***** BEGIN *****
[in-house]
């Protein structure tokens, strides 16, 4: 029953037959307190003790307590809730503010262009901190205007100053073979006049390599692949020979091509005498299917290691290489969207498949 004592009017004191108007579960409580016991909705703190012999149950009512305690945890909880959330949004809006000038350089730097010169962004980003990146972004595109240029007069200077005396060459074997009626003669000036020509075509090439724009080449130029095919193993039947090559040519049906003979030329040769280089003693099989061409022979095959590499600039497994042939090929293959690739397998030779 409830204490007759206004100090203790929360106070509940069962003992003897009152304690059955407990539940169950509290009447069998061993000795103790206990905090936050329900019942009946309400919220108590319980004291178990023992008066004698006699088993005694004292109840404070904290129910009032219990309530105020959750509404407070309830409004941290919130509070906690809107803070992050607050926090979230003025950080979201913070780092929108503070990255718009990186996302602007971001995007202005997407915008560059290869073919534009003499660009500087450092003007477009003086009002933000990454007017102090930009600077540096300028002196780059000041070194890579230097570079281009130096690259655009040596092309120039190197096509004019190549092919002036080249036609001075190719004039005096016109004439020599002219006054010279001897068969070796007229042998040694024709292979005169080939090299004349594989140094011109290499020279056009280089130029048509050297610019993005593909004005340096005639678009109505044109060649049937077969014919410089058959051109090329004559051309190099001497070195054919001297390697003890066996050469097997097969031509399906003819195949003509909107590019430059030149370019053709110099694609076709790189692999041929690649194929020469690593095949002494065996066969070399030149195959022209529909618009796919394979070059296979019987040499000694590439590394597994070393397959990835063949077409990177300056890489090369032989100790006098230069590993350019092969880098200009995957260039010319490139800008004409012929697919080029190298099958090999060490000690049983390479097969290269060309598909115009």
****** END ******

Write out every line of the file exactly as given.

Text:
[in-house]
């Protein structure tokens, strides 16, 4: 029953037959307190003790307590809730503010262009901190205007100053073979006049390599692949020979091509005498299917290691290489969207498949 004592009017004191108007579960409580016991909705703190012999149950009512305690945890909880959330949004809006000038350089730097010169962004980003990146972004595109240029007069200077005396060459074997009626003669000036020509075509090439724009080449130029095919193993039947090559040519049906003979030329040769280089003693099989061409022979095959590499600039497994042939090929293959690739397998030779 409830204490007759206004100090203790929360106070509940069962003992003897009152304690059955407990539940169950509290009447069998061993000795103790206990905090936050329900019942009946309400919220108590319980004291178990023992008066004698006699088993005694004292109840404070904290129910009032219990309530105020959750509404407070309830409004941290919130509070906690809107803070992050607050926090979230003025950080979201913070780092929108503070990255718009990186996302602007971001995007202005997407915008560059290869073919534009003499660009500087450092003007477009003086009002933000990454007017102090930009600077540096300028002196780059000041070194890579230097570079281009130096690259655009040596092309120039190197096509004019190549092919002036080249036609001075190719004039005096016109004439020599002219006054010279001897068969070796007229042998040694024709292979005169080939090299004349594989140094011109290499020279056009280089130029048509050297610019993005593909004005340096005639678009109505044109060649049937077969014919410089058959051109090329004559051309190099001497070195054919001297390697003890066996050469097997097969031509399906003819195949003509909107590019430059030149370019053709110099694609076709790189692999041929690649194929020469690593095949002494065996066969070399030149195959022209529909618009796919394979070059296979019987040499000694590439590394597994070393397959990835063949077409990177300056890489090369032989100790006098230069590993350019092969880098200009995957260039010319490139800008004409012929697919080029190298099958090999060490000690049983390479097969290269060309598909115009």